What all this means is that the inferences made about the emotions of metro users are not scientifically valid. Their biometric data is being collected, stored, and processed in order to make unscientific inferences about their private emotional life.

Automatic gender detection harms trans and non-binary people

We also outline some serious concerns with the gender detection technology used by the DID system, which is a form of Automatic Gender Recognition (AGR). We look at two major problems with AGR: first, it conflates gender with biological sex and assumes that gender can be determined from the physiological characteristics of a person’s face; second, it assigns gender based on a binary conception of gender (either male or female). Both of these things harm trans and non-binary people.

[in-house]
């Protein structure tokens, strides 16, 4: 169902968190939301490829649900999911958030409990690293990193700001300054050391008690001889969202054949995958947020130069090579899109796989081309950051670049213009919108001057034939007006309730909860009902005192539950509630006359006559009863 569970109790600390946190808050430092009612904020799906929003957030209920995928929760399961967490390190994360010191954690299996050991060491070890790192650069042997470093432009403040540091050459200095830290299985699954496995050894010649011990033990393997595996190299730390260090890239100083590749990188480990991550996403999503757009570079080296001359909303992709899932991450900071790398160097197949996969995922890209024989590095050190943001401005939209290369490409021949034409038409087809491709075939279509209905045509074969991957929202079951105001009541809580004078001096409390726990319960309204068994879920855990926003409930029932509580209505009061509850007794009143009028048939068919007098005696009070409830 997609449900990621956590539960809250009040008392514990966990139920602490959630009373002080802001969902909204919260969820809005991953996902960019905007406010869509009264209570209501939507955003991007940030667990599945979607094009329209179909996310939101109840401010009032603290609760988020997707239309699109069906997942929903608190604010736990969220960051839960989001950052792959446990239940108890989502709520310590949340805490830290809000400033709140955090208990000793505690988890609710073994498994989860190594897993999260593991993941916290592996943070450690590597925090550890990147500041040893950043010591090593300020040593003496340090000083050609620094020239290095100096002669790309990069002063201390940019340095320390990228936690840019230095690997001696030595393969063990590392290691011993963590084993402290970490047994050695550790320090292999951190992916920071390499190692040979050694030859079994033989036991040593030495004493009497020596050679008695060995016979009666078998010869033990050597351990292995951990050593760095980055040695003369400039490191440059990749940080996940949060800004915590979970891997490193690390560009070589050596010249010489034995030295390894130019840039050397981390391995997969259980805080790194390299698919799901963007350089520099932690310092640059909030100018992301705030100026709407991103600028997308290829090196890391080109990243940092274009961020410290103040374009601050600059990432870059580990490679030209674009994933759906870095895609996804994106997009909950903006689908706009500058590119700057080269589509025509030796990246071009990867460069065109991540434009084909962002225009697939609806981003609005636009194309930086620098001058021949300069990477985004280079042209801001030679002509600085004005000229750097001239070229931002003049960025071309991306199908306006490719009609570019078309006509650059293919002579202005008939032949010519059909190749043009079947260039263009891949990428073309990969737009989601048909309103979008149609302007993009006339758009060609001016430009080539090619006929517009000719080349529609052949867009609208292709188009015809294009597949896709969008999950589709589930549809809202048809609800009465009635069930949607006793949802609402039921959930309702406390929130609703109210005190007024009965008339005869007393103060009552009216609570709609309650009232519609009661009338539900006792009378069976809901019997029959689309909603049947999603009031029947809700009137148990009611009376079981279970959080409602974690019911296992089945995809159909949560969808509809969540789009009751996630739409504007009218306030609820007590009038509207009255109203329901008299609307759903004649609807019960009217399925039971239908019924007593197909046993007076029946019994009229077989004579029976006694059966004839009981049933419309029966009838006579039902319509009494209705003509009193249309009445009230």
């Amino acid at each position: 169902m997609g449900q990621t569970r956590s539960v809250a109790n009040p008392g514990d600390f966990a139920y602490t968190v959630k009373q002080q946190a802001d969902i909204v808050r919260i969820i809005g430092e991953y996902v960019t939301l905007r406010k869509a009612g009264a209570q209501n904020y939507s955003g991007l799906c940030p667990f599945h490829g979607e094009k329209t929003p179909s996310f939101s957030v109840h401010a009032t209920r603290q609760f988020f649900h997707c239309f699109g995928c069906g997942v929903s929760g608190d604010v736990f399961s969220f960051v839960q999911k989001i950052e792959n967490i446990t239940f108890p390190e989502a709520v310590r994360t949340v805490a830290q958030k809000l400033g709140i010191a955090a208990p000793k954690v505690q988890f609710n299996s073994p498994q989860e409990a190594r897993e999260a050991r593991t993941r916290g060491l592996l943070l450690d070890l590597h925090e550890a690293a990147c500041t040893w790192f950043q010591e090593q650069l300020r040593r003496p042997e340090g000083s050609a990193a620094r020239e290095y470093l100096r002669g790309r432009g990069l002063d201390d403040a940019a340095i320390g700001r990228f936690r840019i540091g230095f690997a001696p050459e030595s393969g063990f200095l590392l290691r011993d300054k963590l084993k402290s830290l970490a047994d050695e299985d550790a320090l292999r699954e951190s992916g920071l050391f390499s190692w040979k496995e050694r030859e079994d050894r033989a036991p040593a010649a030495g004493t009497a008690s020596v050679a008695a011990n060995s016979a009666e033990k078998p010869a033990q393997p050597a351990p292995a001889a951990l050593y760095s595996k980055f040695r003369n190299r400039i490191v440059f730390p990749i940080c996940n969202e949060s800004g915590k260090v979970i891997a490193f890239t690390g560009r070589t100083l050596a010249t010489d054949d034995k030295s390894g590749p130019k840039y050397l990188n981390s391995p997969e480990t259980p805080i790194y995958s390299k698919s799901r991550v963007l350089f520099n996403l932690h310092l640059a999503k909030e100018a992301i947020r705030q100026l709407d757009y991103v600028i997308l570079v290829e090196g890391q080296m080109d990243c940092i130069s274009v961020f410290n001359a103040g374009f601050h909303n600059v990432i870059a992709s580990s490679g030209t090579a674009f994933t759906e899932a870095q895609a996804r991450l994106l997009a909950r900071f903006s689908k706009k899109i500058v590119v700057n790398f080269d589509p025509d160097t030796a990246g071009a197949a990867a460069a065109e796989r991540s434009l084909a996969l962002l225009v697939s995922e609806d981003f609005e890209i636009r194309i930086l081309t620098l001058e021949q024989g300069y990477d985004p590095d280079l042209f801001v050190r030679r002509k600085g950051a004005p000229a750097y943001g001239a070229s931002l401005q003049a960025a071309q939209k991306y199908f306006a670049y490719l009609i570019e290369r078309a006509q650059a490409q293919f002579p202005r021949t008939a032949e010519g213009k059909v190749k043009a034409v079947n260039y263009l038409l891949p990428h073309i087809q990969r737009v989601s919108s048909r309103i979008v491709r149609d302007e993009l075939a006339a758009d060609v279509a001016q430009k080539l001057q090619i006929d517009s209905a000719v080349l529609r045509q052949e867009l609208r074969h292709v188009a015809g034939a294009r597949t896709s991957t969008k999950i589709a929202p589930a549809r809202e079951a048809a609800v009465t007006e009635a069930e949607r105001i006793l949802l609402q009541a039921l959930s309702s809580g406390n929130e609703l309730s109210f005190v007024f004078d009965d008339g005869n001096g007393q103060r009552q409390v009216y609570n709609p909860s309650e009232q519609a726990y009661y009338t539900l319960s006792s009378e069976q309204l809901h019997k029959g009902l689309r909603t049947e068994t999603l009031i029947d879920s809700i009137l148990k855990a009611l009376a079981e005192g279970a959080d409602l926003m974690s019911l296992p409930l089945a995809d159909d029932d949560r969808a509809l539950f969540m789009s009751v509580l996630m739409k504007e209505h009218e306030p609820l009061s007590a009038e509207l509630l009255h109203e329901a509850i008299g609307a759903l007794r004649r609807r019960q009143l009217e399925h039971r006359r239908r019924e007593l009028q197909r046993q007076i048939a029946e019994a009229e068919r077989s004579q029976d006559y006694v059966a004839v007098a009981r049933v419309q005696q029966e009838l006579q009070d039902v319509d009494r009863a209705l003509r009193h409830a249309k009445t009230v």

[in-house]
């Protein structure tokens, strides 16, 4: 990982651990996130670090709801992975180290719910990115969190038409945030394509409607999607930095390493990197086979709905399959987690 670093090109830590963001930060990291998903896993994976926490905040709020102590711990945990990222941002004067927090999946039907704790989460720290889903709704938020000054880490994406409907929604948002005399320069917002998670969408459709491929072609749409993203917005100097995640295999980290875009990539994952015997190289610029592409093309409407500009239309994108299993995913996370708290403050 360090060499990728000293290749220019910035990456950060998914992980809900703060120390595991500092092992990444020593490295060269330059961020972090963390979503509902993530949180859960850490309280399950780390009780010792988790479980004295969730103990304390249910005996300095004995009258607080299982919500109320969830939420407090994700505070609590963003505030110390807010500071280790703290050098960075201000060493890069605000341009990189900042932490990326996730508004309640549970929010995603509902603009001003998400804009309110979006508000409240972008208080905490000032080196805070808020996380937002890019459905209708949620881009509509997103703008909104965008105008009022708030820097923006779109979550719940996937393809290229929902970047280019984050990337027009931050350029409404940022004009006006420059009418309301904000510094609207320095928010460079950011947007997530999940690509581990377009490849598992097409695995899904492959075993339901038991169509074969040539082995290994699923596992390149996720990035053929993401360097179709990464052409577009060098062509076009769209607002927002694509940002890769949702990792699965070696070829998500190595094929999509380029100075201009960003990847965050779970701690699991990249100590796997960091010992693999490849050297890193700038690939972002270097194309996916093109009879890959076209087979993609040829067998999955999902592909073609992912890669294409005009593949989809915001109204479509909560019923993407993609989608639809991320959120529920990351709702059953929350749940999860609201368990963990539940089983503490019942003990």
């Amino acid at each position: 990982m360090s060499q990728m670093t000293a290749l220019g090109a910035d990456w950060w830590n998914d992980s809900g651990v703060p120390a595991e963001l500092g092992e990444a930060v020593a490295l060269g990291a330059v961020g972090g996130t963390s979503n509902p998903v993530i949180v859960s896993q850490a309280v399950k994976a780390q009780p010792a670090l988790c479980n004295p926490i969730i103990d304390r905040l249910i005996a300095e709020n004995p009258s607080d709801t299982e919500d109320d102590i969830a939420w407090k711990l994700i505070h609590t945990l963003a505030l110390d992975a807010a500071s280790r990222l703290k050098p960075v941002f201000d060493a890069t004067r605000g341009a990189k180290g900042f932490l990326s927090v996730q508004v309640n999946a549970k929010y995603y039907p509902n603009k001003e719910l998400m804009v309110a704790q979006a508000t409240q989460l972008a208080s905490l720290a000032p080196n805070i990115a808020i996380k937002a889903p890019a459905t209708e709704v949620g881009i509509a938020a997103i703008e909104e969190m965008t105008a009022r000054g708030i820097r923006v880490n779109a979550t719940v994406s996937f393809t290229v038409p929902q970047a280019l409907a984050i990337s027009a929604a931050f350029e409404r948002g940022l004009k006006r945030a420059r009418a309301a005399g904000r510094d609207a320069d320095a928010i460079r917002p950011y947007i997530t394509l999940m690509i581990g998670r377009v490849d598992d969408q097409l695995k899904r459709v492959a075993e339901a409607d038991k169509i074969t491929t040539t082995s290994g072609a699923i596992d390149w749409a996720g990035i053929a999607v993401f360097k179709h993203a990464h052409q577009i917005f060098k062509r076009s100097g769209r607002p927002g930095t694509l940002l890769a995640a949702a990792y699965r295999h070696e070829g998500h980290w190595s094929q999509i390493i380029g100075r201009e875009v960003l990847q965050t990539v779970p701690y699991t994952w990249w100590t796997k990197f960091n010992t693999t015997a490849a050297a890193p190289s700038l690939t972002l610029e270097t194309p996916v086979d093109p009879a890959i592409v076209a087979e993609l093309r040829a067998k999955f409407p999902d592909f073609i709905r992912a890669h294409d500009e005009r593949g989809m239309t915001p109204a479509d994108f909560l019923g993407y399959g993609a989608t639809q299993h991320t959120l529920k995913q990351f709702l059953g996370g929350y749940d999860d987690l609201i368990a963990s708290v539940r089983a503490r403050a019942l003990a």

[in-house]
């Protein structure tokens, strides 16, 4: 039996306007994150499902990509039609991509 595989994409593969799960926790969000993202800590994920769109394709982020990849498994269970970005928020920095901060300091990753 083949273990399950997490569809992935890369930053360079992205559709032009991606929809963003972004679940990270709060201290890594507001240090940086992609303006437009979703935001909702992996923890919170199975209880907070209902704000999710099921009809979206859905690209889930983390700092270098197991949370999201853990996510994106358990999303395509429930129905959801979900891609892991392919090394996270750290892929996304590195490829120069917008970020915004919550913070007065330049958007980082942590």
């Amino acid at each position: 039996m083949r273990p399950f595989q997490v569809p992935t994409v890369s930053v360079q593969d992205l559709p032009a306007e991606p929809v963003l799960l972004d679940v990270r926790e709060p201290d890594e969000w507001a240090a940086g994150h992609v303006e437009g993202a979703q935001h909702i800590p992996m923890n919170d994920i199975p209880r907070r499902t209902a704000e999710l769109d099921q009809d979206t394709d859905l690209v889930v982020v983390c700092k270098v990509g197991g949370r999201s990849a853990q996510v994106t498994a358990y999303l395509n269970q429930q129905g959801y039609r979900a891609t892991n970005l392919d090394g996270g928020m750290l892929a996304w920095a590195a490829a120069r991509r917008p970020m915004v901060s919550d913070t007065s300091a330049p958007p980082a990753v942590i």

On the first point, we argue that determining gender based on physiological (and in this case physiognomic) characteristics results in the systematic misgendering of trans people who have a gender identity which differs from their biological sex at birth. As Os Keyes says in their article, The Misgendering Machines, “the assumption that sex dictates gender—in other words, that it mandates social roles, combinations of behaviours and traits and aspects of presentation and identity—fails to capture the existence of transgender (trans) people, whose genders do not match their assigned sex.”

On the second point, the fact the DID system only assigns gender based on a male-female binary denies the existence of non-binary individuals who do not conform to this binary. AGR systems, such as the one used by AdMobilize, either fail to classify trans and non-binary people as either male or female (they are thus excluded), or they misgender them, by assigning them a gender which does not match what they themselves have chosen as their gender.